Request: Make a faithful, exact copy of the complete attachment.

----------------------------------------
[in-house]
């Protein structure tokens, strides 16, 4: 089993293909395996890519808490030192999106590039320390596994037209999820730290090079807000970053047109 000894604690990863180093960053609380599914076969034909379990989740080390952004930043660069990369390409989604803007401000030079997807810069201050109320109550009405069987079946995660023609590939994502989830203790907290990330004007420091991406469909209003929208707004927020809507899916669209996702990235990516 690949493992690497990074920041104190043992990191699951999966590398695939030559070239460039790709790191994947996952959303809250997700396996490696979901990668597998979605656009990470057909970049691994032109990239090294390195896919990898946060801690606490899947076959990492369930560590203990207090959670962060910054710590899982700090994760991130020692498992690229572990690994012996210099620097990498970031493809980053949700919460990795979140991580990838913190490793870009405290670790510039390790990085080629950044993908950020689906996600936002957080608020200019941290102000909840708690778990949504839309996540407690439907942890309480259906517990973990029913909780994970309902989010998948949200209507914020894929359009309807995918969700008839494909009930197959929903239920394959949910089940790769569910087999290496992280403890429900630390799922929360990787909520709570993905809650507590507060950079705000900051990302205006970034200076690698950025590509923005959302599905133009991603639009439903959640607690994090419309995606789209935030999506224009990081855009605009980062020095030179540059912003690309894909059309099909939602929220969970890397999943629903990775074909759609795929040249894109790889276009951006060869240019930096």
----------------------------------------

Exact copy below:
[in-house]
């Protein structure tokens, strides 16, 4: 089993293909395996890519808490030192999106590039320390596994037209999820730290090079807000970053047109 000894604690990863180093960053609380599914076969034909379990989740080390952004930043660069990369390409989604803007401000030079997807810069201050109320109550009405069987079946995660023609590939994502989830203790907290990330004007420091991406469909209003929208707004927020809507899916669209996702990235990516 690949493992690497990074920041104190043992990191699951999966590398695939030559070239460039790709790191994947996952959303809250997700396996490696979901990668597998979605656009990470057909970049691994032109990239090294390195896919990898946060801690606490899947076959990492369930560590203990207090959670962060910054710590899982700090994760991130020692498992690229572990690994012996210099620097990498970031493809980053949700919460990795979140991580990838913190490793870009405290670790510039390790990085080629950044993908950020689906996600936002957080608020200019941290102000909840708690778990949504839309996540407690439907942890309480259906517990973990029913909780994970309902989010998948949200209507914020894929359009309807995918969700008839494909009930197959929903239920394959949910089940790769569910087999290496992280403890429900630390799922929360990787909520709570993905809650507590507060950079705000900051990302205006970034200076690698950025590509923005959302599905133009991603639009439903959640607690994090419309995606789209935030999506224009990081855009605009980062020095030179540059912003690309894909059309099909939602929220969970890397999943629903990775074909759609795929040249894109790889276009951006060869240019930096």